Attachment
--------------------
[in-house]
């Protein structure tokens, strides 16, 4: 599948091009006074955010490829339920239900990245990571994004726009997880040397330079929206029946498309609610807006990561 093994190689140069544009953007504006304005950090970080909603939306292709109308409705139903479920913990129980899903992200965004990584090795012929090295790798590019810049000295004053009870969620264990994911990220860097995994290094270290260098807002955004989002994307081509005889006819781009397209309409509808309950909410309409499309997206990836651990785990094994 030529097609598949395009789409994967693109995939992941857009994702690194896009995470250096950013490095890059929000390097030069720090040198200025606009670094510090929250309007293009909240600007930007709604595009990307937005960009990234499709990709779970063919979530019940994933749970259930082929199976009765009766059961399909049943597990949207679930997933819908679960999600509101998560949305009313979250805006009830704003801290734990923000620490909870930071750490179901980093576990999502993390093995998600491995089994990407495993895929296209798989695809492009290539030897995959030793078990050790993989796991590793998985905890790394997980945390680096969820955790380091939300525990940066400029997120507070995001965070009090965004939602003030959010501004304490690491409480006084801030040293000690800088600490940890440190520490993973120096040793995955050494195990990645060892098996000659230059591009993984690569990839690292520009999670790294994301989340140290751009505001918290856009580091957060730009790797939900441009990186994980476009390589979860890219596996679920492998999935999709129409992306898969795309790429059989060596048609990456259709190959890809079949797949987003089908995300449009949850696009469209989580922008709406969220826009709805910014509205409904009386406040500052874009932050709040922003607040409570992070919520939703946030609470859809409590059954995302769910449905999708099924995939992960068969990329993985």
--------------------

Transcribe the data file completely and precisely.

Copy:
[in-house]
């Protein structure tokens, strides 16, 4: 599948091009006074955010490829339920239900990245990571994004726009997880040397330079929206029946498309609610807006990561 093994190689140069544009953007504006304005950090970080909603939306292709109308409705139903479920913990129980899903992200965004990584090795012929090295790798590019810049000295004053009870969620264990994911990220860097995994290094270290260098807002955004989002994307081509005889006819781009397209309409509808309950909410309409499309997206990836651990785990094994 030529097609598949395009789409994967693109995939992941857009994702690194896009995470250096950013490095890059929000390097030069720090040198200025606009670094510090929250309007293009909240600007930007709604595009990307937005960009990234499709990709779970063919979530019940994933749970259930082929199976009765009766059961399909049943597990949207679930997933819908679960999600509101998560949305009313979250805006009830704003801290734990923000620490909870930071750490179901980093576990999502993390093995998600491995089994990407495993895929296209798989695809492009290539030897995959030793078990050790993989796991590793998985905890790394997980945390680096969820955790380091939300525990940066400029997120507070995001965070009090965004939602003030959010501004304490690491409480006084801030040293000690800088600490940890440190520490993973120096040793995955050494195990990645060892098996000659230059591009993984690569990839690292520009999670790294994301989340140290751009505001918290856009580091957060730009790797939900441009990186994980476009390589979860890219596996679920492998999935999709129409992306898969795309790429059989060596048609990456259709190959890809079949797949987003089908995300449009949850696009469209989580922008709406969220826009709805910014509205409904009386406040500052874009932050709040922003607040409570992070919520939703946030609470859809409590059954995302769910449905999708099924995939992960068969990329993985």